What will it be like never to have to step outside the door, never to have to see, hear, or touch a real person? Today’s technological wizardry lies in digital communication that is available 24/7. How is it transforming the way we live in society? And at what cost to human contact?
Imagine the abode of the future – house, apartment, hotel room, log cabin, prison cell – equipped with a “plasma wall” incorporating all the telecommunications interfaces that enable social and cultural activity. Each wall would integrate computer screen, television, telephone, surveillance system (security and emergency), art and photo gallery, digital concert hall, memory and other personal devices. Something like the one imagined in the 2002 film Minority Report and which is already technologically feasible.
E. M. Forster’s prescient 1909 short story, The Machine Stops, describes such a scenario:
“Imagine, if you can, a small room, hexagonal in shape, like the cell of a bee. It is lighted neither by window nor by lamp, yet it is filled with a soft radiance. There are no apertures for ventilation, yet the air is fresh. There are no musical instruments, and yet, at the moment that my meditation opens, this room is throbbing with melodious sounds. An armchair is in the centre, by its side a reading-desk – that is all the furniture. And in the armchair there sits a swaddled lump of flesh – a woman, about five feet high, with a face as white as a fungus. It is to her that the little room belongs.”
In 1949 George Orwell published his novel 1984, featuring “telescreens” – television and security camera devices used by the ruling Party in Oceania to keep its subjects under constant surveillance in order to forestall conspiracies. Telescreens also regularly broadcast false news reports about Oceania’s military victories, economic production figures, spirited renditions of the national anthem to strengthen patriotism, and a two-minute film extolling freedom of speech and the press, with which the citizens have been brainwashed to disagree.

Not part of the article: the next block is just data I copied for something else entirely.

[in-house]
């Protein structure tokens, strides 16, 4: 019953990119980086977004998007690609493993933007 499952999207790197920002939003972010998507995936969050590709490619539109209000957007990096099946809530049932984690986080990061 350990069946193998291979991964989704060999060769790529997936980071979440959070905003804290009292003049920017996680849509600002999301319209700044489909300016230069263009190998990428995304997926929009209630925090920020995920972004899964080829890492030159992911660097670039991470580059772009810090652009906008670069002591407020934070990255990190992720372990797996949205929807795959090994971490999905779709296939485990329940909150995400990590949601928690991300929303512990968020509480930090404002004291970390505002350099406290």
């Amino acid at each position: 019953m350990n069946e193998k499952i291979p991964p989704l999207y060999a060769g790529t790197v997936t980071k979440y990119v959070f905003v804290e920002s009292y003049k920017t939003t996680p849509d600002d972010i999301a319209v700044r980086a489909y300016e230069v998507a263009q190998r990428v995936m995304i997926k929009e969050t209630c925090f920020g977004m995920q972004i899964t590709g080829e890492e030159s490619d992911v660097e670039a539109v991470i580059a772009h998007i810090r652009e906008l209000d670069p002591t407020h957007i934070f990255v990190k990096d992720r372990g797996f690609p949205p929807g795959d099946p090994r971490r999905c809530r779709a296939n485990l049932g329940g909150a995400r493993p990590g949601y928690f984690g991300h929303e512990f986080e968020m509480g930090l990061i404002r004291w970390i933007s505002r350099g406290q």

Two thousand three hundred and twenty-nine years earlier, in The Republic written in 380 BCE, the Greek philosopher Plato put forward the Allegory of the Cave. In a fictional dialogue between Plato’s teacher Socrates and Plato’s brother Glaucon, Socrates tells Glaucon to imagine a cave inhabited by prisoners chained up since childhood. Not only are their arms and legs bound, but their heads are also held in place so that they are compelled to gaze at a wall in front of them.
Behind the prisoners is an enormous fire, and between the fire and the prisoners is a raised walkway along which people are carrying “figures of men and animals made of wood, stone, and other materials” on their heads. The prisoners see the shadows cast by the different people, not knowing they are shadows, and listen to echoes of the noises coming from the walkway. Socrates suggests that the prisoners take the shadows for real objects and the echoes for real sounds, since these are all they have ever seen or heard.
How good an image is this of today’s society? Mentally and imaginatively chained to computer screens from childhood and linked to enormous numbers of “friends” through social media, today’s prisoners take digital images and sounds to be the real thing, digital acquaintance to be the same as live encounter, digital gossip on microblogs and Twitter to be genuine exchanges of meaning. The ability – and perhaps even the will – to think socially are being enervated, enfeebled, enslaved, and enshadowed. What will become of us?